Copyright levy under EU spotlight
You're still all thieving bastards though
The European Commission is to consult on whether to change the current controversial surcharge on devices or storage media which can hold music or video.
Called the copyright levy, the charge is applied in many EU countries and paid into a fund which pays out to artists thought to be the victim of music and film piracy. It is charged on blank discs, MP3 players and other electronic products which can be used in the pirating of copyrighted material.
The levy is controversial because it assumes that all such devices are used to some extent for copying purposes.
Internal markets Commissioner Charlie McCreevy said that he will not scrap the idea of compensation for artists for copyright infringement, but that the problem was the wide diversity of practice within the EU.
"'I hope this new round of consultations can lead to solutions being found to the discrepancies that the diverse application of these levies have led to," he said. "There can be no question of calling into doubt the entitlement of rights holders to compensation for private copying. At the same time there is a need to look at how the levies are applied in practice."
EU nations can apply the levy or not, but if their copyright laws allow for private copying of already-bought material, such as from a legitimate CD to an MP3 player for example, then Europe's Copyright Directive demands that "adequate compensation" be made to rights holders.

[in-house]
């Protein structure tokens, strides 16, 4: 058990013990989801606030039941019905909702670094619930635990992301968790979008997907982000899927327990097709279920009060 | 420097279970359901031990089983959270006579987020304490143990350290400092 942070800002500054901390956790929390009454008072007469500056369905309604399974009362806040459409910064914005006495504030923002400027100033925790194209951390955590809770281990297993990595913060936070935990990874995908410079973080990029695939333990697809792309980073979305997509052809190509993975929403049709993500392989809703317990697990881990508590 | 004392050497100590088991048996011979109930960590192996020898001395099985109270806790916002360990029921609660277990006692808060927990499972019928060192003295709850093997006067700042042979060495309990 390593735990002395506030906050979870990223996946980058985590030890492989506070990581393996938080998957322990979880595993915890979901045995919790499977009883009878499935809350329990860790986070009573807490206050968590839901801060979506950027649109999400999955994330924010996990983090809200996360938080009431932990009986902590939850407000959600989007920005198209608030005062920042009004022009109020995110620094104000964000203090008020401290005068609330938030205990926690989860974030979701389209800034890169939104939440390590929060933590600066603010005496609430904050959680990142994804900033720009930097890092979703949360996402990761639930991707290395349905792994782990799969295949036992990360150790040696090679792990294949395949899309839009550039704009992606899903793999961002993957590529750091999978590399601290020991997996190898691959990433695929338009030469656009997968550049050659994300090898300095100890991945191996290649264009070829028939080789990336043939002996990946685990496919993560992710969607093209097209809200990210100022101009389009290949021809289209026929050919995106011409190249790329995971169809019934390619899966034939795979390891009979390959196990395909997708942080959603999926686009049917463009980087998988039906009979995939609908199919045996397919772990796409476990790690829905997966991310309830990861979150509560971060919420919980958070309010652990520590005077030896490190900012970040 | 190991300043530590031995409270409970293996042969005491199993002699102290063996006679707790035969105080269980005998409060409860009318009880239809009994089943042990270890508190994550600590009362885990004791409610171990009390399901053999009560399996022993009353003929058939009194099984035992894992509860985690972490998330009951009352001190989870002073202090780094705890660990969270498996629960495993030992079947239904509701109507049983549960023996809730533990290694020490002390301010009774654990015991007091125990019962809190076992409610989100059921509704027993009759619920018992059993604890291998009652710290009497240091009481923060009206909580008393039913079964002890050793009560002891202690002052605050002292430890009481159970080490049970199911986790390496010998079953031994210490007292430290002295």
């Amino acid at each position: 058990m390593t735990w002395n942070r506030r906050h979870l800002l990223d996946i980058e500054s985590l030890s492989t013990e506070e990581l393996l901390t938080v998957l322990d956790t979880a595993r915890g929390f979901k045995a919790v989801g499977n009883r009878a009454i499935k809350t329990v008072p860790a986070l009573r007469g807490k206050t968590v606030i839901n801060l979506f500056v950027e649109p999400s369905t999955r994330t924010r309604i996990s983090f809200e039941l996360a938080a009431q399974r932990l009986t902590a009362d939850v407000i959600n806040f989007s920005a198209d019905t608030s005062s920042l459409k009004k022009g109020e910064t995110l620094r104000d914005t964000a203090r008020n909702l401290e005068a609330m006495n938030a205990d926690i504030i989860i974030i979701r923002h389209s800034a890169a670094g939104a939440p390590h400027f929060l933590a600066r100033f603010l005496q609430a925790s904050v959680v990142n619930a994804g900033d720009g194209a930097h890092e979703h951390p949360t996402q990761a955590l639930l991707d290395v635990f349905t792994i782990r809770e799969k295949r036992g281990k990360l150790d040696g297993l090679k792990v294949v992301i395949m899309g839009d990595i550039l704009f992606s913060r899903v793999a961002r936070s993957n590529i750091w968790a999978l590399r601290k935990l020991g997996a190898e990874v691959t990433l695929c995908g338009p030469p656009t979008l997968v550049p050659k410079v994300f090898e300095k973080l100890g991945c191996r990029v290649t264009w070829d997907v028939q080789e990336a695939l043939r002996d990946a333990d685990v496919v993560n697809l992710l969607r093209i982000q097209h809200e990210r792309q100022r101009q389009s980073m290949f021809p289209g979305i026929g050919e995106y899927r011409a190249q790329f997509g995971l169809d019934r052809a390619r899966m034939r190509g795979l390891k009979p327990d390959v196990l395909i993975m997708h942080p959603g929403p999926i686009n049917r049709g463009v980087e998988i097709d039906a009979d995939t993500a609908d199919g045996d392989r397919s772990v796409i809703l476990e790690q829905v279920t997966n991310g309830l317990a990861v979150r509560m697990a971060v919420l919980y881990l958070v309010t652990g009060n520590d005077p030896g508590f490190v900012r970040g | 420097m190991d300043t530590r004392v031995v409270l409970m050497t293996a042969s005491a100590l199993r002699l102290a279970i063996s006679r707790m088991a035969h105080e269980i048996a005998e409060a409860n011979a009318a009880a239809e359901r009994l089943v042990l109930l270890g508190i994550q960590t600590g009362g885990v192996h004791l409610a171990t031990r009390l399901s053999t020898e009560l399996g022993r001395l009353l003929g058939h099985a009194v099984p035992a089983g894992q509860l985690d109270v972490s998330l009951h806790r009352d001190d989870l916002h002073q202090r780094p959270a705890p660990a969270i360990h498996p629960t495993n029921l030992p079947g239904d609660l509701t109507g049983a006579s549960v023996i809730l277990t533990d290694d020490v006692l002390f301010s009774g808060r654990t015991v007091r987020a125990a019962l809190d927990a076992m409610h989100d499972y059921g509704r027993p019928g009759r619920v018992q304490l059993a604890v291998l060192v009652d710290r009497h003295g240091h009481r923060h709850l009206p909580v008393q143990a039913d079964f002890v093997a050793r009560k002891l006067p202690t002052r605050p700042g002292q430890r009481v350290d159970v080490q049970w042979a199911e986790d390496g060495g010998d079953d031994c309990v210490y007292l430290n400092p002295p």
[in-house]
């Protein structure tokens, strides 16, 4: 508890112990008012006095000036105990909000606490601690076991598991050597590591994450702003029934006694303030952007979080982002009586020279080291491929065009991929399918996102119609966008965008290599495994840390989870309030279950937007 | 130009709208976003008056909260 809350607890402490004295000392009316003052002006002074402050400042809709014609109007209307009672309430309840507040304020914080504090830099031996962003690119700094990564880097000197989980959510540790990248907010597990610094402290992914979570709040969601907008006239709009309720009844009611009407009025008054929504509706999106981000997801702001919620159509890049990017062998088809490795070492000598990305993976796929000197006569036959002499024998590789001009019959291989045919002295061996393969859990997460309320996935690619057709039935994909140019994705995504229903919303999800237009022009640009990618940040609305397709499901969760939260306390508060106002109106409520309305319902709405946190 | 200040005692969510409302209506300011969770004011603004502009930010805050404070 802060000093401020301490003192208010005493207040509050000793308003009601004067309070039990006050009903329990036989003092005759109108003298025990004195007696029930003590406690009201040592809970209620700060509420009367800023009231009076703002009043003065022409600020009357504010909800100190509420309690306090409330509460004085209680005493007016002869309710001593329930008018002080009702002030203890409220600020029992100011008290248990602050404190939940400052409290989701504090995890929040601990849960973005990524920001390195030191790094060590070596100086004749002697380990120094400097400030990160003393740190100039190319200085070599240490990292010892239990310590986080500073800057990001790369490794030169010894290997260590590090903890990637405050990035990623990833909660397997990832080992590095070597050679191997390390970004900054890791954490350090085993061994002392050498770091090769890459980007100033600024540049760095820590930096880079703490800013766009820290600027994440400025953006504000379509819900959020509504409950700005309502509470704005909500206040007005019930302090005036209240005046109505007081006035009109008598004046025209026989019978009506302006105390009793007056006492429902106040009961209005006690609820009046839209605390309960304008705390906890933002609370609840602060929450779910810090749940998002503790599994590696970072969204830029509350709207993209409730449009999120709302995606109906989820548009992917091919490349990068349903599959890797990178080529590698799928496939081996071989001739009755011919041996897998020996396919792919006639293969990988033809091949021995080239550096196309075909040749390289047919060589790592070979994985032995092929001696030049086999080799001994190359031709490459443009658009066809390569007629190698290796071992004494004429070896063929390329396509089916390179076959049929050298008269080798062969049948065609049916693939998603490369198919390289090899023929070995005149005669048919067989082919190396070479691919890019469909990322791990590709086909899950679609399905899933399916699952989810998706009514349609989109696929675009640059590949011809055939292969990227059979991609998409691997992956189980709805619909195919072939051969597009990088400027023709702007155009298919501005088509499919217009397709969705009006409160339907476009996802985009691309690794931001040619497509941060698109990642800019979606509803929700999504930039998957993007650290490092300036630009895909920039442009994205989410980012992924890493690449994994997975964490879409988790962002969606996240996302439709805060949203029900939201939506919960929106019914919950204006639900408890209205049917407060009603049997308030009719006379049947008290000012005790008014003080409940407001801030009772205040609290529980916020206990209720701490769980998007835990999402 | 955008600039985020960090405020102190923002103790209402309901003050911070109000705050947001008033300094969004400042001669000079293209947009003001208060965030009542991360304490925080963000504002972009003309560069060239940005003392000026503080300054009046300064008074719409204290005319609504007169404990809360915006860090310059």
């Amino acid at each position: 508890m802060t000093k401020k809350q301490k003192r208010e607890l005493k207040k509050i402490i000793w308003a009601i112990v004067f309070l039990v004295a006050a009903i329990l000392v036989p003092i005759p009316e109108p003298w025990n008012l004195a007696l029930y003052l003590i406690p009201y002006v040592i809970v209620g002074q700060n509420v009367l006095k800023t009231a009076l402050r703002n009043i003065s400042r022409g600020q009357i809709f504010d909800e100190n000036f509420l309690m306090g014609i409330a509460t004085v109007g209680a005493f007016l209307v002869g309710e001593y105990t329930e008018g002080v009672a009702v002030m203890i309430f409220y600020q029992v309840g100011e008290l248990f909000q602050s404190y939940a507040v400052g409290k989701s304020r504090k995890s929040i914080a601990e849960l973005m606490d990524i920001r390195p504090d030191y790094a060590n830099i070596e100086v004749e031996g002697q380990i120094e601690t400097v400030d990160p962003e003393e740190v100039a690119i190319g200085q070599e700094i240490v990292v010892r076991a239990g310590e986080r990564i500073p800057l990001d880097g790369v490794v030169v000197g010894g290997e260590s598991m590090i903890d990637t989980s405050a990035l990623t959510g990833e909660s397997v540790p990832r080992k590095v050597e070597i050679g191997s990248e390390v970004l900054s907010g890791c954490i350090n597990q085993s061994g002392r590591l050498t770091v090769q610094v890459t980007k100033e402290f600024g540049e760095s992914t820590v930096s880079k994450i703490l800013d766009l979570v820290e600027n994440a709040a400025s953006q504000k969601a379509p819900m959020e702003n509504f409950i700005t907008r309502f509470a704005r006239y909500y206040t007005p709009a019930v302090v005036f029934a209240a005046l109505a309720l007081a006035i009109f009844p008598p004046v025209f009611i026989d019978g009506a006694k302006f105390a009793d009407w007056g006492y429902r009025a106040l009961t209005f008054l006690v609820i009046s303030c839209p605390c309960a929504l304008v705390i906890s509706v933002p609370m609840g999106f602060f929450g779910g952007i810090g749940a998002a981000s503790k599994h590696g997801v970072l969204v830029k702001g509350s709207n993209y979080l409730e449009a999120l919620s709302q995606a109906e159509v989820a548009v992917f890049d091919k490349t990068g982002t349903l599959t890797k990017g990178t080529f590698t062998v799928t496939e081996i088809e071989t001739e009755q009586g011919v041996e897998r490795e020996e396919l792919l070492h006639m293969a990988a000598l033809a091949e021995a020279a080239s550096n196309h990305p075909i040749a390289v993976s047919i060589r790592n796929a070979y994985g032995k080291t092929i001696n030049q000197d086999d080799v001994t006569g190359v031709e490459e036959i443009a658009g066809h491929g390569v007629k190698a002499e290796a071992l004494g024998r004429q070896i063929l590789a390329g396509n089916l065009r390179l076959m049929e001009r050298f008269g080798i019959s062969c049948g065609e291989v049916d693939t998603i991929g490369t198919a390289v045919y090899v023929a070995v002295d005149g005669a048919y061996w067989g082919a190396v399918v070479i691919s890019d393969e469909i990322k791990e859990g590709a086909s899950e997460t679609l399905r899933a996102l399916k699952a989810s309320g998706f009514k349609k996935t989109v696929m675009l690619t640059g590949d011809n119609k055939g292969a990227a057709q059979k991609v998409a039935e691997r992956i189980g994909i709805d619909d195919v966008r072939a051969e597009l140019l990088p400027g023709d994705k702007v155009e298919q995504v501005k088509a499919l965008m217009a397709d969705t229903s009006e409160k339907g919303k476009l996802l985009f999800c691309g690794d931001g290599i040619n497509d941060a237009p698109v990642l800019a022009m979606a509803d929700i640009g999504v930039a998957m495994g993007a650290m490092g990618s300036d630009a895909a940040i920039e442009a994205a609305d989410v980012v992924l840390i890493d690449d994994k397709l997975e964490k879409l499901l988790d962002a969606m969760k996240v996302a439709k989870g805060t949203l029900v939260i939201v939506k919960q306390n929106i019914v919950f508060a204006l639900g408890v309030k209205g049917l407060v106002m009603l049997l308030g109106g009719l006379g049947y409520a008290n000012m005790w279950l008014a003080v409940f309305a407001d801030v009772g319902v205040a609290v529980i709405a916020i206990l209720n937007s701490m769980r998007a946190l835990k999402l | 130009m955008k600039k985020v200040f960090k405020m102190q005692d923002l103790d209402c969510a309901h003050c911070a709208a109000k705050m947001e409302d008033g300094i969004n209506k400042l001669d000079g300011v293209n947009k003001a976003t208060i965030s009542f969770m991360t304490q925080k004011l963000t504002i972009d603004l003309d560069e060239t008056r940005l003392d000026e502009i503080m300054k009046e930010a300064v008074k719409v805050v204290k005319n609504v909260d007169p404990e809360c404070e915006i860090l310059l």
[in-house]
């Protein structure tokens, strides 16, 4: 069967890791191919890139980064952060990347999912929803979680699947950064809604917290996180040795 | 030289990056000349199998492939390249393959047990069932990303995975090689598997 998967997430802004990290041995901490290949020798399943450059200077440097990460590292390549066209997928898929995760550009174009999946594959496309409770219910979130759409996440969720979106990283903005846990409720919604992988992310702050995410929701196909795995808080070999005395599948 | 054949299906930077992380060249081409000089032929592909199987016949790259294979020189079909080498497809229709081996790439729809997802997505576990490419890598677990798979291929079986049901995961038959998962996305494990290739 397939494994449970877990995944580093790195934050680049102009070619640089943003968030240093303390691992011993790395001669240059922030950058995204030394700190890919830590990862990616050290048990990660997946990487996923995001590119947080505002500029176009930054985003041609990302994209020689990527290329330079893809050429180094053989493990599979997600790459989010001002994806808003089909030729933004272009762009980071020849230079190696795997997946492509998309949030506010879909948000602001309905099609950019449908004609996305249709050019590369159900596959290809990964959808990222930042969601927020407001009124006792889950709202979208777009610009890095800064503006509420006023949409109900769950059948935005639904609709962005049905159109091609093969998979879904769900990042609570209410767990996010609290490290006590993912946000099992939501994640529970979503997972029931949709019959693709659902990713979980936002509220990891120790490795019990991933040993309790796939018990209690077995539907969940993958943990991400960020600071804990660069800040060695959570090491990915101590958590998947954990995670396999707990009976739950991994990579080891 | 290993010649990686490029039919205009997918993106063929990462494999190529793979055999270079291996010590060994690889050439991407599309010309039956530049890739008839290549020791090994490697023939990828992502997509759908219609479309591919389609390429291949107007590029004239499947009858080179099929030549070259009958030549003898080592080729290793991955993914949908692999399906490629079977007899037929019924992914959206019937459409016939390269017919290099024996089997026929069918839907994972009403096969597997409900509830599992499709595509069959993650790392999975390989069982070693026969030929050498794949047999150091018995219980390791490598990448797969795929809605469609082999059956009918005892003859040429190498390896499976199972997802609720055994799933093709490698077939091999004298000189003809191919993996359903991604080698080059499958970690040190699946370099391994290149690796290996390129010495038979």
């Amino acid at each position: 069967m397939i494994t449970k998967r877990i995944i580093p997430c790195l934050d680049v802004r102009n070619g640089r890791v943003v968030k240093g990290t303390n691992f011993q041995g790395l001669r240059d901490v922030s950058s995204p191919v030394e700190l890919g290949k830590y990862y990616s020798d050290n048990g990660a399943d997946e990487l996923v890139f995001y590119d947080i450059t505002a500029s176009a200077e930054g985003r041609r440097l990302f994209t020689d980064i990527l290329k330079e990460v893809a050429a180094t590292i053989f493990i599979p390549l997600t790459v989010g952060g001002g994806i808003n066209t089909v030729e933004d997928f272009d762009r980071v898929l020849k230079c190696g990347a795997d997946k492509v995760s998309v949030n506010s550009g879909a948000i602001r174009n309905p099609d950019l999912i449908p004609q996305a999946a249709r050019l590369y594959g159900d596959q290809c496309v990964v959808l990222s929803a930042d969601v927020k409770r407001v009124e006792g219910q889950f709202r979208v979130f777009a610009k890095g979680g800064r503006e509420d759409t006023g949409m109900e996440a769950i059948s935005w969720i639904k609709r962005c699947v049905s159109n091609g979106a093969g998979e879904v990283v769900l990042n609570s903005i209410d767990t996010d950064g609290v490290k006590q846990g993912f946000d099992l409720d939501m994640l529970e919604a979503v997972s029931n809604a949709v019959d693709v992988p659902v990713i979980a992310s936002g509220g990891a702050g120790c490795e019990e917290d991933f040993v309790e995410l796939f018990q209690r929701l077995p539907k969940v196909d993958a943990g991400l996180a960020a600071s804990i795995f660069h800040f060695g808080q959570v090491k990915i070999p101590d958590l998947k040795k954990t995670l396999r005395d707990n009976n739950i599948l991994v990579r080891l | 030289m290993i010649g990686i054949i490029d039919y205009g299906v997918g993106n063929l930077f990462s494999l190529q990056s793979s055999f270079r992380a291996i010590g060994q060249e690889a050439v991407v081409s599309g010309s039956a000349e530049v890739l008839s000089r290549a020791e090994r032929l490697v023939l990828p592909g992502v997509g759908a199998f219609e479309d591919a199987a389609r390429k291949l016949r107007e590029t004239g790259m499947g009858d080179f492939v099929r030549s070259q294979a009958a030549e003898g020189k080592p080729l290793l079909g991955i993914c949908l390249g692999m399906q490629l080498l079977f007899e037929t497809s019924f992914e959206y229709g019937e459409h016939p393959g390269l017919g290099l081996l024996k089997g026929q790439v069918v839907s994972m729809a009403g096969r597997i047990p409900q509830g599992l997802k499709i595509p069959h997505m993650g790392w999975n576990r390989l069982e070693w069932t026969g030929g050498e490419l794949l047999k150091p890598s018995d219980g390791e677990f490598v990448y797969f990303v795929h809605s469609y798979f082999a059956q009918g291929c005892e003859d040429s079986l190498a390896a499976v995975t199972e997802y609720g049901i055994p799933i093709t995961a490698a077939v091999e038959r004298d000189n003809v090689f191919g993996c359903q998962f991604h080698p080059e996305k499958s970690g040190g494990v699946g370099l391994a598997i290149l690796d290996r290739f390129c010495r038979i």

That has generally been taken to mean that countries with private copying exceptions should have copyright levies, but the UK has refused to introduce a levy since it proposed private copying exemptions earlier this year.
In January, the Government published its plans for copyright reform, which included the introduction of a private right to copy. It said it did not believe that the introduction of private copying came with an obligation to introduce a levy.
"The exception proposed in this paper is very narrow in scope and, therefore, we consider that there would be no obligation for payment under the Copyright Directive for a limited format shifting exception, as there is no significant harm to the right holder which would need to be compensated," said its proposal paper.
McCreevy recognised that he will be dealing with parties with entrenched positions on the controversial levy.
"It should be possible to envisage some workable solution that assures the rights holders of their due compensation and at the same time applying the levies in a way that is commensurate with the loss caused by private copying," he said. "If pragmatic and workable solutions are to be found, all sides need to come to this debate with a constructive approach."
Most European countries have some kind of copyright levy, though the UK, Ireland, and Luxembourg have never had one.
McCreevy also announced that he believed that performers' copyright should be extended from 50 to 95 years.
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